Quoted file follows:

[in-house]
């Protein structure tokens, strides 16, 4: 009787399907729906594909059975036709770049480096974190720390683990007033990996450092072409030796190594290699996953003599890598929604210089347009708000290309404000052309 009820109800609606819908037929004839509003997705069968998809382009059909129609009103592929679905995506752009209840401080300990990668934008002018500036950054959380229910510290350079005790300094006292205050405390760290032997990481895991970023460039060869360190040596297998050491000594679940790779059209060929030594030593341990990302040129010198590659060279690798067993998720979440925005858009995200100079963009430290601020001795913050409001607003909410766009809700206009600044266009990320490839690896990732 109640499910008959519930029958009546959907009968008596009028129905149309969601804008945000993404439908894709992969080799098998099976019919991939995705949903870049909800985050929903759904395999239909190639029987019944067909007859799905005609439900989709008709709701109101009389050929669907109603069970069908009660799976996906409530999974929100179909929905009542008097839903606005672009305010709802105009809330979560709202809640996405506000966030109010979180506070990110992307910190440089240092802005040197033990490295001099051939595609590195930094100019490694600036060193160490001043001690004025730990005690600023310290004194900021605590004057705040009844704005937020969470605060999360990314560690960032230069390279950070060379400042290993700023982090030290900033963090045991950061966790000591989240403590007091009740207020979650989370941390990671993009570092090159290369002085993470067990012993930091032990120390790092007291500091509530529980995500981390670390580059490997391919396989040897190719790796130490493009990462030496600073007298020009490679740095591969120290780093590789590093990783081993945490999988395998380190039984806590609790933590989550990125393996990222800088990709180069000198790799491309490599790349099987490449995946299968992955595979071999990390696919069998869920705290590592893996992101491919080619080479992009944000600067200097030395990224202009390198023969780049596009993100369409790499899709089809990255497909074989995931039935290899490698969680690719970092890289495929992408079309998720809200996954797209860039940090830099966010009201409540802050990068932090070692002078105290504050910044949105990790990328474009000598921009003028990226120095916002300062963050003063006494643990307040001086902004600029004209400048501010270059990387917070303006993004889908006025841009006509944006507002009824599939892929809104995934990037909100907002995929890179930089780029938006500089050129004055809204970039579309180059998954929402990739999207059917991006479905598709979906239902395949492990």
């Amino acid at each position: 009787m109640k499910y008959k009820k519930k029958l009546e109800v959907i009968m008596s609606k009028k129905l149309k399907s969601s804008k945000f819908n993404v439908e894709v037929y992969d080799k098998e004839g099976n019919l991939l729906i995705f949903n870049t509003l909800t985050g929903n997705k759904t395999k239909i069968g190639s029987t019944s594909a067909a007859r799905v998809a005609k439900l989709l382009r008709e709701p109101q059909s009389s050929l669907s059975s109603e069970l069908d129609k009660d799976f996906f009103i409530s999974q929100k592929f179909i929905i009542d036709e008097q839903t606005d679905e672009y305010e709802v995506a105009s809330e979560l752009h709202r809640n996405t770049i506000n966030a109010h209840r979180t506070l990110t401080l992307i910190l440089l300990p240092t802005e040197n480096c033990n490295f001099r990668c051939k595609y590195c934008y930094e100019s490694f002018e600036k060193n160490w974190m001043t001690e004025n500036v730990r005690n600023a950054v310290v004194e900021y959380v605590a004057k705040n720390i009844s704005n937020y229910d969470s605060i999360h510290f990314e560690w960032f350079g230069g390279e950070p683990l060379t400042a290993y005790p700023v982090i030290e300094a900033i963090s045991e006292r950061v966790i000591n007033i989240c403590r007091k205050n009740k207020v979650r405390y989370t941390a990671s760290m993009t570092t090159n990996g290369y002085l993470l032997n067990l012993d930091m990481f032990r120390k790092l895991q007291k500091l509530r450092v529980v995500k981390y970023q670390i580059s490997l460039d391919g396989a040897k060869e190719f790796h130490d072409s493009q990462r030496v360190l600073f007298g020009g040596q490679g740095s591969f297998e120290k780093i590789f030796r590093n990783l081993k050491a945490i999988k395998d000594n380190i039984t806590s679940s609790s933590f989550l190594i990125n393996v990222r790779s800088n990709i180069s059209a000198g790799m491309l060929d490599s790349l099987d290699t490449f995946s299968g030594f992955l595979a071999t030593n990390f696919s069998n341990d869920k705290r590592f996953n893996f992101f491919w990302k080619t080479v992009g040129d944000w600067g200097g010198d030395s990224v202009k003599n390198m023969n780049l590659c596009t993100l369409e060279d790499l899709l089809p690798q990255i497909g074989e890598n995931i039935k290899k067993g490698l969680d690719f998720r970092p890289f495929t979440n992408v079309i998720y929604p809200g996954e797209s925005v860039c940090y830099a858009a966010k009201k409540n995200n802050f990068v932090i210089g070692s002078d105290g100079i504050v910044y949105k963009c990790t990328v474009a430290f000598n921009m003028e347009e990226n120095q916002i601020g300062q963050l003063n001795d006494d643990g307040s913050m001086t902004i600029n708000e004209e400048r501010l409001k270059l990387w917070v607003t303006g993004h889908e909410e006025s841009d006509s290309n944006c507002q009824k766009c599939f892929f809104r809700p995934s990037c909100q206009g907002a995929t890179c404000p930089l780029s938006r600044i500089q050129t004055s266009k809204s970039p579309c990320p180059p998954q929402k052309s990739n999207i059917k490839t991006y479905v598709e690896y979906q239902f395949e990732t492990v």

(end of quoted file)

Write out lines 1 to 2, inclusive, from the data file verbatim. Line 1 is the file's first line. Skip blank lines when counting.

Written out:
[in-house]
């Protein structure tokens, strides 16, 4: 009787399907729906594909059975036709770049480096974190720390683990007033990996450092072409030796190594290699996953003599890598929604210089347009708000290309404000052309 009820109800609606819908037929004839509003997705069968998809382009059909129609009103592929679905995506752009209840401080300990990668934008002018500036950054959380229910510290350079005790300094006292205050405390760290032997990481895991970023460039060869360190040596297998050491000594679940790779059209060929030594030593341990990302040129010198590659060279690798067993998720979440925005858009995200100079963009430290601020001795913050409001607003909410766009809700206009600044266009990320490839690896990732 109640499910008959519930029958009546959907009968008596009028129905149309969601804008945000993404439908894709992969080799098998099976019919991939995705949903870049909800985050929903759904395999239909190639029987019944067909007859799905005609439900989709008709709701109101009389050929669907109603069970069908009660799976996906409530999974929100179909929905009542008097839903606005672009305010709802105009809330979560709202809640996405506000966030109010979180506070990110992307910190440089240092802005040197033990490295001099051939595609590195930094100019490694600036060193160490001043001690004025730990005690600023310290004194900021605590004057705040009844704005937020969470605060999360990314560690960032230069390279950070060379400042290993700023982090030290900033963090045991950061966790000591989240403590007091009740207020979650989370941390990671993009570092090159290369002085993470067990012993930091032990120390790092007291500091509530529980995500981390670390580059490997391919396989040897190719790796130490493009990462030496600073007298020009490679740095591969120290780093590789590093990783081993945490999988395998380190039984806590609790933590989550990125393996990222800088990709180069000198790799491309490599790349099987490449995946299968992955595979071999990390696919069998869920705290590592893996992101491919080619080479992009944000600067200097030395990224202009390198023969780049596009993100369409790499899709089809990255497909074989995931039935290899490698969680690719970092890289495929992408079309998720809200996954797209860039940090830099966010009201409540802050990068932090070692002078105290504050910044949105990790990328474009000598921009003028990226120095916002300062963050003063006494643990307040001086902004600029004209400048501010270059990387917070303006993004889908006025841009006509944006507002009824599939892929809104995934990037909100907002995929890179930089780029938006500089050129004055809204970039579309180059998954929402990739999207059917991006479905598709979906239902395949492990």